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    Google Play App Roundup: Chrooma Keyboard, Crashlands, and AppLock

    A new week has dawned, and with it comes a new list of great things happening on Android. This is the Google Play App Roundup where we tell you what needs to be on your phone or tablet right now. Just click the links to head to Google Play and grab these apps for yourself.

    Chrooma Keyboard

    Google's stock keyboard is a good alternative if you want a faster, simpler keyboard than the one that came with your phone. Then there's SwiftKey for themes and customization. What if you want a little from column A and a little from column B? That's sort of what Chrooma Keyboard is. It's a keyboard that adapts its theme to the app you're using without any configuration on your part.

    Starting in Android 5.0, developers have the option of theming the status and navigation bars in their apps. However, most only add colors to the status bar. Chrooma Keyboard simply looks at the color specified by the app and matches it. The result is a really neat, colorful UI. It might be to everyone's liking, but there's not really anything else like it.

    An app like SwiftKey has plenty of themes, but let's face it, most of them are ugly. Even the ones that aren't might clash with the theme of various apps. Chrooma always matches, and it has a lot in common with Google's light, fast stock keyboard. In fact, I'm pretty sure it's based on the AOSP keyboard (it's released under the Apache license). That means you get word prediction, swipe input, a voice input button, and more.

    Chrooma's headlining feature is obviously the context-aware theming, and there are a few settings to tweak it. The default is single-color mode, but you can change to palette mode where Chrooma uses lighter and darker shades of the app's accent color on each row of the keyboard. I think this looks pretty snazzy. There's also a night mode that uses darker colors. The other settings are slim with a few layout tweaks, UI settings, and icons. There are plenty of languages, though.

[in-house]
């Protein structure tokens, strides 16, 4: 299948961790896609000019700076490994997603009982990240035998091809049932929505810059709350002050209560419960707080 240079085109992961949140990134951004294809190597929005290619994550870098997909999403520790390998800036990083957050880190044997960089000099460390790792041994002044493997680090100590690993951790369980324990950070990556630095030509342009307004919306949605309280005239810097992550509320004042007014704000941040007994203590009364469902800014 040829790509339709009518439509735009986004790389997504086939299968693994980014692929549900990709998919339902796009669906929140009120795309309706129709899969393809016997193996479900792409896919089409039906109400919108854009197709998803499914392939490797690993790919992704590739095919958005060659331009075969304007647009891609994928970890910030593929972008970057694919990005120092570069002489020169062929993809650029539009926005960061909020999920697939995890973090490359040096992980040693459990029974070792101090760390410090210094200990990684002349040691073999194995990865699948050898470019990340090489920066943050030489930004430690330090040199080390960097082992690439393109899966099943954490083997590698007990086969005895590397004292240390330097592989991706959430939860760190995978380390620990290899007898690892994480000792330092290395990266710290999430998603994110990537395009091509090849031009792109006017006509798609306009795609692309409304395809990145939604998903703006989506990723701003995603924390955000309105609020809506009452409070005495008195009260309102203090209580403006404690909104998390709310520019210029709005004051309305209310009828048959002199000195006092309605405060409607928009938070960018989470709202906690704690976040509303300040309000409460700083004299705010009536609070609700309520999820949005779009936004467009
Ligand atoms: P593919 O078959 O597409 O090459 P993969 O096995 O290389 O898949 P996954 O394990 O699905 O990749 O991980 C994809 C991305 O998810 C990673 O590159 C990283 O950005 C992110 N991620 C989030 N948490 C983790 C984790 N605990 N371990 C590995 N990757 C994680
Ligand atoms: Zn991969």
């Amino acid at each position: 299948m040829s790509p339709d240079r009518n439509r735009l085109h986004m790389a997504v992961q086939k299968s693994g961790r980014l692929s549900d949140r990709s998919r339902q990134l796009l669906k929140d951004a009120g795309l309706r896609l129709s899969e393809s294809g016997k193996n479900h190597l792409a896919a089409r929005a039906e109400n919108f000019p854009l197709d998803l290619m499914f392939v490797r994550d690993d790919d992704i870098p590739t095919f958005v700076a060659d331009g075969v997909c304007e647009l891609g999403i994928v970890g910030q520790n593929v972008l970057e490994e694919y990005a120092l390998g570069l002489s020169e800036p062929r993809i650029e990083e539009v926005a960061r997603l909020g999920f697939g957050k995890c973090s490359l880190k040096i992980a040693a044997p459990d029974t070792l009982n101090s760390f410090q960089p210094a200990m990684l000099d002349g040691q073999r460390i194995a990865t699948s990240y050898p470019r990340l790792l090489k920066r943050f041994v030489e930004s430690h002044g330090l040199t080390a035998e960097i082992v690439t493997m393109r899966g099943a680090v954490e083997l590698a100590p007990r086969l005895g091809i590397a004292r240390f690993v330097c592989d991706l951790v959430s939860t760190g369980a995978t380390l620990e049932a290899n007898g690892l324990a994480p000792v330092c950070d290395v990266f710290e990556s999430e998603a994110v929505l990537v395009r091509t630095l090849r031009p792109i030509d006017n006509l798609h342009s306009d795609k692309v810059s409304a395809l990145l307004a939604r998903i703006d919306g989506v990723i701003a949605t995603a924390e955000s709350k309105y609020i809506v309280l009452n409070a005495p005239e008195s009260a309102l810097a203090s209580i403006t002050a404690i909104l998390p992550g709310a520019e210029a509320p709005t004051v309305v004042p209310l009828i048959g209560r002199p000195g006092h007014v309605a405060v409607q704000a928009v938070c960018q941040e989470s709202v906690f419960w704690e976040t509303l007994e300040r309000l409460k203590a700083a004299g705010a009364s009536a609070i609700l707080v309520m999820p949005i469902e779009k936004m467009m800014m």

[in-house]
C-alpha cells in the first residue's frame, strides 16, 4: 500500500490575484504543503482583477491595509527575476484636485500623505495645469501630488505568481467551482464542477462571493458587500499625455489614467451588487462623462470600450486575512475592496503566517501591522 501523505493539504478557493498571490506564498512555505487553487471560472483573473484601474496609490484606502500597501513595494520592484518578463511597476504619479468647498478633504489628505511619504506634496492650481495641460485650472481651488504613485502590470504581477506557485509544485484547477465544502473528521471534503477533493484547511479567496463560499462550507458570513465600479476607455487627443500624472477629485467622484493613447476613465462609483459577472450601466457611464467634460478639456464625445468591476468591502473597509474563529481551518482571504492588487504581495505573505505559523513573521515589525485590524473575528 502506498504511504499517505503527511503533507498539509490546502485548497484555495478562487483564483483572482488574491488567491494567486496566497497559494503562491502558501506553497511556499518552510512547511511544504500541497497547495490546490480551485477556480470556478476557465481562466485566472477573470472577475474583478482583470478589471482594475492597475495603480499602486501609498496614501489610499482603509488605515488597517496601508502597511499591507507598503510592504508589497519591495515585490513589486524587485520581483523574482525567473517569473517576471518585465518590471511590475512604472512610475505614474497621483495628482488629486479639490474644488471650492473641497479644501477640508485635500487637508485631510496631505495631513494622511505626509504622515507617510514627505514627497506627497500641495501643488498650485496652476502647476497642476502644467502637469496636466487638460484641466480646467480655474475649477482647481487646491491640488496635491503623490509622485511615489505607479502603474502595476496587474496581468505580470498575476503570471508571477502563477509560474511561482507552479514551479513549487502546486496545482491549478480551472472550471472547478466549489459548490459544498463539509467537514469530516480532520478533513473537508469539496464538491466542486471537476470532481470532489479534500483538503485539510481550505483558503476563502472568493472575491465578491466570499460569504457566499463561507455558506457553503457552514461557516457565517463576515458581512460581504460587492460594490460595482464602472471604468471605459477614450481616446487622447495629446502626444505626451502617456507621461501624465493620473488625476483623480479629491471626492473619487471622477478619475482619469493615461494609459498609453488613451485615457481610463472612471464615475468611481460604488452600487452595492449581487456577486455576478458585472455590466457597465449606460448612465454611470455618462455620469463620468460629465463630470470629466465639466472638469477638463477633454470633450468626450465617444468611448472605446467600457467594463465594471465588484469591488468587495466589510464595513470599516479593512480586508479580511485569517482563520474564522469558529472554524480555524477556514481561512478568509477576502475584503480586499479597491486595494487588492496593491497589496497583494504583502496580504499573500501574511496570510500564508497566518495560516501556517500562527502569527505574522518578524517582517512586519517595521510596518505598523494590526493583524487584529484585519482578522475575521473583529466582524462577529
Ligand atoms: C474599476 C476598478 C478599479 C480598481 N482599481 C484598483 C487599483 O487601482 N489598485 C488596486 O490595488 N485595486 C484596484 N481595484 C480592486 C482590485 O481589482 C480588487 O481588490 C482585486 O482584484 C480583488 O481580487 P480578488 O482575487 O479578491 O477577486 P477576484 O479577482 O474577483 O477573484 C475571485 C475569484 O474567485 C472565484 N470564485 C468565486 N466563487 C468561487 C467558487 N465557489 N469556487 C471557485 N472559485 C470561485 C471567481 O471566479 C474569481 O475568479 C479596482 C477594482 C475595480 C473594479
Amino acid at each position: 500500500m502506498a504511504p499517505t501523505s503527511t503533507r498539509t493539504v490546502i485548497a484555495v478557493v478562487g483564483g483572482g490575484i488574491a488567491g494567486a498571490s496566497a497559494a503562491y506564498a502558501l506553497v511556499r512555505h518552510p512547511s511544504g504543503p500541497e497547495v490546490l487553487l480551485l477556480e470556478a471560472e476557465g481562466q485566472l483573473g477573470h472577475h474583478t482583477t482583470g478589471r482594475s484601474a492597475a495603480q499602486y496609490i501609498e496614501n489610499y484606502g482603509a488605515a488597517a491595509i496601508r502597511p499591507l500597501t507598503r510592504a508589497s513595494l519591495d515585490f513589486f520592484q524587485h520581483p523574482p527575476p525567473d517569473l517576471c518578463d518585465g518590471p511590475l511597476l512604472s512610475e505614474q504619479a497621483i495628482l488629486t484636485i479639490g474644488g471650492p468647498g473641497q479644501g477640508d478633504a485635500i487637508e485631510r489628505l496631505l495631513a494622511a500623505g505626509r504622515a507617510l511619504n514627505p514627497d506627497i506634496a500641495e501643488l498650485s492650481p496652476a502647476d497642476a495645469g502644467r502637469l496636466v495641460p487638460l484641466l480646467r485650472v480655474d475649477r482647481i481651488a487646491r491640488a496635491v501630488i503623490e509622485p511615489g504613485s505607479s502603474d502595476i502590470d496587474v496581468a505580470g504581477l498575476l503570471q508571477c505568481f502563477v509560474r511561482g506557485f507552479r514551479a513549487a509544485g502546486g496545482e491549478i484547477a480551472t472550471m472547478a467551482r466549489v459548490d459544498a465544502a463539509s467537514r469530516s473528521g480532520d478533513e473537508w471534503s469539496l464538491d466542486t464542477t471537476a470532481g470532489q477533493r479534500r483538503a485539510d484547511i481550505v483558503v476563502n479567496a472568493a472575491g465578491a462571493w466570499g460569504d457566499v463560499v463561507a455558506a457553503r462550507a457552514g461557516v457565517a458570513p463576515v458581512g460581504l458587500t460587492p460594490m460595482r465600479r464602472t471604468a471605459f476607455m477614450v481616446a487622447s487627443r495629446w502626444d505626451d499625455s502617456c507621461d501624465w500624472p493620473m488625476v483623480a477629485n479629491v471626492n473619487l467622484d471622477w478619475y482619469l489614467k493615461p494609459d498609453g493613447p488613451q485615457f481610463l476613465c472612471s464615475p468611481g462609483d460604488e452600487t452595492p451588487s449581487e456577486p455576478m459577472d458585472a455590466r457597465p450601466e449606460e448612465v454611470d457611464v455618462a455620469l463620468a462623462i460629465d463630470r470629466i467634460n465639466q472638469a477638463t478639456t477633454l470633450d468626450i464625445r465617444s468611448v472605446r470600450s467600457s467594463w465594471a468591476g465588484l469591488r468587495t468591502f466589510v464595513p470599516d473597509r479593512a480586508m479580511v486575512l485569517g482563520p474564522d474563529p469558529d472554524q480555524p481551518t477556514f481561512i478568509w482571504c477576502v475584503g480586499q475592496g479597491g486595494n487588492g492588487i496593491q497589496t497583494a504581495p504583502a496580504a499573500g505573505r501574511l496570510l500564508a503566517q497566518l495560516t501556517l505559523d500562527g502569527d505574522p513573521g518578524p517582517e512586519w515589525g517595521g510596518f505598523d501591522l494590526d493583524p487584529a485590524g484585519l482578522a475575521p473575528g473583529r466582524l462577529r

Text input using Chrooma seems to be just as good as the stock Google keyboard, of which I'm generally quite fond. Swipe input is also solid. In fact, Chrooma retains the multi-word swipe input that Google dropped a few versions ago.

    Chrooma is $1.99 in the Play Store, and I think it's worth checking out if you like the stock keyboard, but would like something a little more colorful.

    In Brief: The Science of Making Keyboards Feel Great

    When we test gear, we look beyond the specifications listed by manufacturers to compare a product with its competitors. Each product has both quantitative and qualitative attributes that require testing--some which are not clearly apparent and others that are difficult to measure. "Squishiness" and "clickyness" aren't the most scientific of terms. Popular Mechanics posted this great exploration into the measurable attributes of keyboard feel. Attributes like travel and snap are clearly important, but there's also discoverability, pitch, and dish of the keys.

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    Tested: Xiro Xplorer Aerial Photography Multi-Rotor

    As we start to make some headway into 2016, the popularity of multi-rotors shows no sign of easing up. In fact, numerous new multi-rotors are currently hitting the market full of eager buyers. I'll be bringing you reports on as many of these units as I can get my hands on. I'll start off with the Xiro Xplorer, an aerial photography (AP) quad. The Xplorer's 350mm size puts it in the same class as popular AP units such as the DJI Phantom 3 and Blade Chroma.

    The Xplorer's plastic outer shell features flat, dark grey sides with sharp angular lines, giving it an appearance somewhat like a stealth fighter. It's a fresh look for the now-familiar quad-rotor profile. This ship is available in two ready-to-fly versions. The "Xplorer G" model ($700) includes a 3-axis gimbal that is designed to hold a GoPro Hero 3 or Hero 4 camera. The "Xplorer V" model ($800) has a 3-axis gimbal with a built-in camera. This camera is capable of 1080P/30FPS video and 14.4MP still photos. Hobbico (US importers of the Xplorer) provided a V model for this review.

    Explaining the Xplorer

    The Xplorer V is a very complete AP system. Other than a smart phone or tablet used to run an interface application, all of the required components are in the box. It even includes an 8GB-Class10 microSD memory card for the camera.